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CHS to host commemoration of 100th Birthday of Rev. Oliver Brown

Central High School Facade

This August, Central High School, Drury University and the Springfield Branch of the NAACP will celebrate a civil rights pioneer at a special public event dedicated to the commemorating the life of Rev. Oliver Brown. Brown was a civil rights leader and local pastor who was the namesake of the landmark 1954 U.S. Supreme Court decision ending legal racial segregation in American schools. 

“We’re excited to partner with Drury University and the Springfield NAACP to celebrate and honor this hero,” says Marty Moore, executive director of learning support and partnerships. “This event will celebrate the life of a man who was an advocate for equity and access to public education for all. We honor his memory today by continuing to commit to removing barriers with our words and our work.” 

Rev. Oliver Brown Hosted by Drury University, “Celebrating the Legacy: Commemorating the 100th Birthday of Rev. Oliver Brown” will take place from 4 to 6 p.m. Sunday, Aug. 19. The event will begin in the Central High School atrium, featuring a series of speakers, including one of Brown’s daughters, Cheryl Brown Henderson. Brown Henderson is the founding president of the Brown Foundation for Educational Equity, Excellence and Research, which works to preserve the legacy of the Brown decision. 

About the events, Cheryl Brown Henderson says, “I am honored by this opportunity to represent my family as well as the attorneys, community activists and several hundred plaintiffs in the five cases consolidated by the U.S. Supreme Court under the heading of Brown v. Board of Education. This is an opportunity to recognize the courage of ordinary people who would not be denied their constitutional rights. Their efforts profoundly impacted the lives of every citizen and influenced human rights struggles around the world.”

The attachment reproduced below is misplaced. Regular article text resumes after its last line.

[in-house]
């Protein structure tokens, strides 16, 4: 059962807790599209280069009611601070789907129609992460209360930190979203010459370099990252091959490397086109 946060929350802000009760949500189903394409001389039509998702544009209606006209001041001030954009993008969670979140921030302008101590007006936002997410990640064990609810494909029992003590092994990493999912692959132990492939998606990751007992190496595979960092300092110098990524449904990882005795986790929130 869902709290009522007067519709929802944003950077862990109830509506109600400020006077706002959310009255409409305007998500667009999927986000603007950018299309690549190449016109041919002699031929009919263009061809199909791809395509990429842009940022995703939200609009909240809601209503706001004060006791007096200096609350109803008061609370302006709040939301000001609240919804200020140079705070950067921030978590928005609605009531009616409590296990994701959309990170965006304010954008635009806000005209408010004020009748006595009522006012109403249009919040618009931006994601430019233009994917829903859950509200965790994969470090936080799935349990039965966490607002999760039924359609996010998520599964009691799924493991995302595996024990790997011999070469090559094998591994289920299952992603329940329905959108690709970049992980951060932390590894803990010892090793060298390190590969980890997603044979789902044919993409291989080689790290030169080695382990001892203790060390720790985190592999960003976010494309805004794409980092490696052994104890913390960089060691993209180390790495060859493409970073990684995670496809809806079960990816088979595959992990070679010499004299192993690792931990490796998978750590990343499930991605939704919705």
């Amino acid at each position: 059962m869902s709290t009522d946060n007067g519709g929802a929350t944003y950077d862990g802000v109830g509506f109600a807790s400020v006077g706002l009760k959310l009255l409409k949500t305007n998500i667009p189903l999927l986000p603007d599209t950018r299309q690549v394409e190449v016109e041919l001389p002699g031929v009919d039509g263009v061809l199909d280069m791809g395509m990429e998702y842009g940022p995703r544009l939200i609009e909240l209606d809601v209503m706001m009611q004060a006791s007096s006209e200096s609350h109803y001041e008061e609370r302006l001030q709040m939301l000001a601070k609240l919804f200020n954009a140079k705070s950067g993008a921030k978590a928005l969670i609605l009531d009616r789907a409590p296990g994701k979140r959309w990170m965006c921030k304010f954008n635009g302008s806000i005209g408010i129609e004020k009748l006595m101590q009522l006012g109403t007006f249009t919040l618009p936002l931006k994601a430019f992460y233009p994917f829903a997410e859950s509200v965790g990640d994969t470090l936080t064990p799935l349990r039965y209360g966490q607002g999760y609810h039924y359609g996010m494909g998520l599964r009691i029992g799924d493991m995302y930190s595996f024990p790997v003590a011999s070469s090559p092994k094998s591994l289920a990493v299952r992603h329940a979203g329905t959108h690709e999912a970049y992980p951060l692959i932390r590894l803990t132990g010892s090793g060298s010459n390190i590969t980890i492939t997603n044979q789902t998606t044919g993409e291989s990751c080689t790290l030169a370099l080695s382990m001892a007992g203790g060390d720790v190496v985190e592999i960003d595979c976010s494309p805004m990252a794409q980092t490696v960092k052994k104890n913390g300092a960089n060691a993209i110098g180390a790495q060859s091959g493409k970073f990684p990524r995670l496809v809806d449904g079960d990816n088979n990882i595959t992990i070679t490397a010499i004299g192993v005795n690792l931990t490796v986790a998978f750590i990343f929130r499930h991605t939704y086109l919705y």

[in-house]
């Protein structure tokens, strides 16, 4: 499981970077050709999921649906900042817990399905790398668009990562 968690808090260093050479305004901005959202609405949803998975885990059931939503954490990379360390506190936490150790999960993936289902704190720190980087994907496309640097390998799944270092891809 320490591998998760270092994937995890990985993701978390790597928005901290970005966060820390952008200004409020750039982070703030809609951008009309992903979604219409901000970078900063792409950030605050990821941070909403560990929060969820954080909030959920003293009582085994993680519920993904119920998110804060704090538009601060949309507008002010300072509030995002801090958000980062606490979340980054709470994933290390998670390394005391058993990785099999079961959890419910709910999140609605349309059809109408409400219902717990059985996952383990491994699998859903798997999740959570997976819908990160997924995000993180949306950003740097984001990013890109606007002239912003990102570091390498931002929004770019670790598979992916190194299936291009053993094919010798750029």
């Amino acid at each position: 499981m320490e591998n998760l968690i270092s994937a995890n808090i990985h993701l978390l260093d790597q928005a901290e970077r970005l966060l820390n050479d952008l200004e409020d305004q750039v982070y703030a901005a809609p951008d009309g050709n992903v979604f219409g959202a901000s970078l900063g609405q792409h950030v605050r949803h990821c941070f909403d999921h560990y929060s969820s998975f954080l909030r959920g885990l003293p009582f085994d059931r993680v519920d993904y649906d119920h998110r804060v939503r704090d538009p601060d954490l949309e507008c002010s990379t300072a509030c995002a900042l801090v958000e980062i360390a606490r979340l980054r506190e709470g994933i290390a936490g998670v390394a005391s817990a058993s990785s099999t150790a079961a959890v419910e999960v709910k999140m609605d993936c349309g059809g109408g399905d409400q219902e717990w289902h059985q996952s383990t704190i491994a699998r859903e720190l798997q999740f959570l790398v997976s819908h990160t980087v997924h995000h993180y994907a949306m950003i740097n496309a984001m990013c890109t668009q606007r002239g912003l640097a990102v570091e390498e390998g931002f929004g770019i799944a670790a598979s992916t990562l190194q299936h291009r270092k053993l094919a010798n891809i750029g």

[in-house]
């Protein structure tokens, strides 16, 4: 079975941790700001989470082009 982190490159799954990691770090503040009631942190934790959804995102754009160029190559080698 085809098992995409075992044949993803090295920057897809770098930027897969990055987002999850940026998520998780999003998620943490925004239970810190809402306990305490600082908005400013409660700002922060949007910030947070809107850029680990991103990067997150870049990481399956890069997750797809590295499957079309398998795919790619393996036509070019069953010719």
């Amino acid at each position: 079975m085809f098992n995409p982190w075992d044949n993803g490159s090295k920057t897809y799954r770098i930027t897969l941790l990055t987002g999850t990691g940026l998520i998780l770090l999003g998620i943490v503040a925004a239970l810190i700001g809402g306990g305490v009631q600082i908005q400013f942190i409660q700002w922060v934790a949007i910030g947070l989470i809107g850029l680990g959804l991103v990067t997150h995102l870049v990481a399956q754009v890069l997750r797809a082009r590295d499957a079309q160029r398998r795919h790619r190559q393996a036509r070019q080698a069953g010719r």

Central High School also holds a connection to the Brown family. Linda Brown, Rev. Brown’s oldest daughter on whose behalf he joined the class action lawsuit in Topeka, Kansas, graduated from Central High School in 1961. 

Following the program at CHS, the event will move one block south to Benton Avenue African Methodist Episcopal (A.M.E.) Church, where Brown was pastor from 1959 until his death in 1961. After its final services in 2013, Drury University purchased the church in 2014. Drury intends to eventually honor Rev. Brown through re-use of the building as an academic and teaching space.